Allophylus africanus; Turraea nilotica with yellow green leaves, crinkley in appearance, or as one person said rather reminded her of crimplene! Erythrina abyssinica or Lucky Bean Tree; Cussonia arborea (Cabbage Tree); Pseudolachnostylis maprouneifolia with galls on its leaves; Euclea (Blue Guarri or Blue-leaved Euclea); Salvadora persica (Mustard or Toothbrush Tree) which appeared more like a shrub; Vangueria randii (Munsviro, Anthill Wild Medlar); Strychnos spinosa (Monkey Apple) with smooth bark; Strychnos cocculoides with corky bark – Interesting comparing the two. Albizia antunesiana (Purple leaf Albizia) with shaving brush flowers; Pavetta schumanniana has a fascinating leaf: spongy, with pronounced veins, looking like crimplene, so there was discussion about the Turraea nilotica seen previously; Julbernardia globiflora (Munondo), with pods on top; Ximenia caffra (Sour Plum, Munengeni); Dichrostachys cinerea (Chinese lantern) with its very characteristic pink and yellow flowers; Dombeya burgessiae with pink flowers, which go brown; Lannea discolor (Livelong, Mumbumbu); Grewia monticola; Erythrina lysistemon; Searsia longipes (ex Rhus longipes); Combretum erythrophyllum (River bush willow); Eucalyptus citriodora (Lemon scented gum); Ziziphus mucronata; Mystroxylon aethiopicum (Kooboo Berry, Mundangwa) with its crackling leaf; Flacourtia indica; the exotic Casimiroa edulis (Mexican Apple) with a palmate leaf; Pavetta gardeniifolia; Ochna puberula; Senna singueana; Diospyros lycioides.

In all we identified and labelled 43 species and we hope our endeavours will be of use to Rob and Wendy in their endeavours to pass information on to the school children who visit.
There was also Cotoneaster, Citharexylum spinosum– Lady Chancellor; Hibiscus, Jasmine, Petrea, Jacarandas, Pride of India, Bauhinia, and Privet, all seen planted as garden colour in days gone by.

We had good chats and discussions afterwards, with our picnic lunches under the trees surrounded not too far away by rescued animals of all kinds, all lovingly cared for and restored to health. A very good day had by Alex, Graham, Bilal, Tony, Richard, Sarah and Mary. Our grateful thanks to our hosts.

– Sarah Roberts and Mary Lovemore



Another glorious winter day – seven of us braved the potentially cold and cloudy early morning to enjoy yet another “walk in the park”. We first payed homage to Mrs Baboon Spider (her portrait appeared in last month’s Tree Life) and also admired the Combretum celastroides which was still as showy as it had been last month, only much drier.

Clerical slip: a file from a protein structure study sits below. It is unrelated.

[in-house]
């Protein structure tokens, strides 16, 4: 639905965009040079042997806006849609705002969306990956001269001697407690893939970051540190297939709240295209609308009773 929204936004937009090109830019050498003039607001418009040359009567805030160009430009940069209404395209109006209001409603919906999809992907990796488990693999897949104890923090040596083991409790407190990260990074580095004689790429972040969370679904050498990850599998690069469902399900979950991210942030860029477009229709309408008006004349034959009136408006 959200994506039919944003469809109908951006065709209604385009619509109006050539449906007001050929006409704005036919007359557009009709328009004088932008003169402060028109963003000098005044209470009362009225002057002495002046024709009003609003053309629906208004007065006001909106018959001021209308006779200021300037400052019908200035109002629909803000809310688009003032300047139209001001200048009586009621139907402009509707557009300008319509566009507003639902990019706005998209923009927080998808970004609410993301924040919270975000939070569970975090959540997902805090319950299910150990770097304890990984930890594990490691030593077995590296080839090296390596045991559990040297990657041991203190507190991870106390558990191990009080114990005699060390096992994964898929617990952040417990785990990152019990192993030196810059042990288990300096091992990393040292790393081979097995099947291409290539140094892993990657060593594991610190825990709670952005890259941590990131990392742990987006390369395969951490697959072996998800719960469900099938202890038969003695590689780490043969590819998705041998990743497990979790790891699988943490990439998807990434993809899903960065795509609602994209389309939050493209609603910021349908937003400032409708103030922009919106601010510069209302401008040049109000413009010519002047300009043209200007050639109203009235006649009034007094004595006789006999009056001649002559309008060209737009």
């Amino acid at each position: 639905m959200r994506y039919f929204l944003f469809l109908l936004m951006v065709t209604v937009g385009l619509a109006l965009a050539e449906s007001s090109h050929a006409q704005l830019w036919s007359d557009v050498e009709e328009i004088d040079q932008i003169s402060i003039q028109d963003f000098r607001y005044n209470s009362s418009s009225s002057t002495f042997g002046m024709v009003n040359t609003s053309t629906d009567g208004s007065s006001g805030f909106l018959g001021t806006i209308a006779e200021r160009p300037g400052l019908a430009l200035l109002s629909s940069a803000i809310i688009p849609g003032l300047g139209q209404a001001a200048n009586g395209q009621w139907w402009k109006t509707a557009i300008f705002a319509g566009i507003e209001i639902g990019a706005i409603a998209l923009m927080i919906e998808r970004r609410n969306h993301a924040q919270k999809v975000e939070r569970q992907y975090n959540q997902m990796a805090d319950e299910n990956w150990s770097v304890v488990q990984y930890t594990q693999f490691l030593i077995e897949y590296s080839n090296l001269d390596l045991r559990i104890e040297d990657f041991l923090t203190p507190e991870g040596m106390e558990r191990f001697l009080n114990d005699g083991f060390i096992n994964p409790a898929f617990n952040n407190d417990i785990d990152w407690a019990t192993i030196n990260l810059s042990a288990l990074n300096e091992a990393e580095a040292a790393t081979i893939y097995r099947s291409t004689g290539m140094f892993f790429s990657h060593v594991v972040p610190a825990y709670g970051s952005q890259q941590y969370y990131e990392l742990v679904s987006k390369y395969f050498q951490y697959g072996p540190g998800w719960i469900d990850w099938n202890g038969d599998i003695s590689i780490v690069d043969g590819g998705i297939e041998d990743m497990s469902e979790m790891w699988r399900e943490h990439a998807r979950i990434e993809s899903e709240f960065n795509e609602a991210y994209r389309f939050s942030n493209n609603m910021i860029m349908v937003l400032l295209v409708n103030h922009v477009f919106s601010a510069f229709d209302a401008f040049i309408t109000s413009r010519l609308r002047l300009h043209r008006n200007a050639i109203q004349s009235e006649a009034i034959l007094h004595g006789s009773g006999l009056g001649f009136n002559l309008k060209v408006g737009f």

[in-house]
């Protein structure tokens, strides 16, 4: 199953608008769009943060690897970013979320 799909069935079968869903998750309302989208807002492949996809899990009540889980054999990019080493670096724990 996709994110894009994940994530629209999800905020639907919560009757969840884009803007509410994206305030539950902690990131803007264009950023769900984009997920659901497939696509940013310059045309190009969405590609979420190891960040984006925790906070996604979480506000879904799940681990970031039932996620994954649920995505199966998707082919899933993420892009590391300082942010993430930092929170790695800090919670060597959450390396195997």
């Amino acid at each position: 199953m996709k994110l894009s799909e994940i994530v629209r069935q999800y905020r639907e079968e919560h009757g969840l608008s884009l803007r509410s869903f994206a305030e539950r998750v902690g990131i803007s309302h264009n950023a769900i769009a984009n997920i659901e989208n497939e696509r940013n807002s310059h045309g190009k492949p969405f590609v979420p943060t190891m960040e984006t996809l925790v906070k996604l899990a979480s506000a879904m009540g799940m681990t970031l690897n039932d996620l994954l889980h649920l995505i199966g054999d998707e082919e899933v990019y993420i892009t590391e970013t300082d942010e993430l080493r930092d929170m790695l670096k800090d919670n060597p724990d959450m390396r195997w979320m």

Our mission was Hexalobus monopetalus (Tony had requested to see the tree) and we were kept on course by Chris, who we were delighted had time to join us for the morning. So it was “Mission Hexalobus” but with many stops along the way, the first being with Phyllanthus reticulatus, the Potato Bush, which was in full bud. We are all familiar with the strong scent of potatoes during certain times of the year, particularly on spring and summer evenings. Browsed by game and stock, the leaves and fruit are used medicinally and the fruit produce a black dye. (When our children were young and we had not been able to get into the bush during the holidays, the best we could do was to take them for a walk in the evenings in Tom’s Garden to get a “whiff of the bush”).

We then stopped to pick Carissa edulis (Simple-spined Num-num) we were not very lucky as there were only a few left to be had, the fruit fleshy, oval, purplish black and sweet and juicy. They make good jam and jelly and are also used to kill intestinal worms in humans and cattle. The crushed roots have the characteristic smell of oil of wintergreen and are widely used in traditional medicine.

We came across a Dalbergia but there was a debate on which Dalbergia which was not resolved. We also found Ormocarpum zambesiaca which is endemic to the Zambezi Valley and Flueggea virosa (Snowberry), a many-stemmed shrub or small tree whose strong and supple wood is used for fish traps. It is similar to Phyllanthus reticulatus, but easily distinguished by the angular young twigs. Nearby was Searsia lancea [ex Rhus lancea] just about to burst into flower, whose bark was used for tanning. The branchlets once were used to make bows and when the fruit is pounded with water it can be brewed into a tasty beer! It is widely cultivated as a garden ornamental and is drought and frost resistant.

Xeroderris stuhlmannii (Wing-pod/Wing Bean) was heavily in fruit, its pods flat and conspicuously swollen over the seeds. The bark exudes a red sap when cut and the hard dark yellow wood forms a good timber. The red sap is used as a dye or for tanning leather and the seeds are ground to produce a meal. Pavetta gardeniifolia (Common Bridesbush), whose white to cream flowers are heavily scented. Antidesma venosum (Tassel-berry) with its glossy, bright green leaves and whose flowers are said to have an offensive smell, has fruit that hang in tassels and are white when young becoming bright red and finally purplish black. Chris tells us that as a child the juice from the red berries were squeezed into the cartridge of a pen and – hey – pink ink!

Teclea nobilis was confused with Vepris reflexa but later sorted out by Meg. Then we came across Tamarindus indica which is a favourite. The acid-sweet fruit pulp is edible and used for preserves, jams, sweets, refreshing drinks and in curries and chutneys. Flowers, leaves and crushed seeds are added to relishes and side dishes. Over-ripe fruit is used to polish silver, copper and brass ornaments. The wood is dark brown, suitable for carpentry – what a useful tree to have in your garden.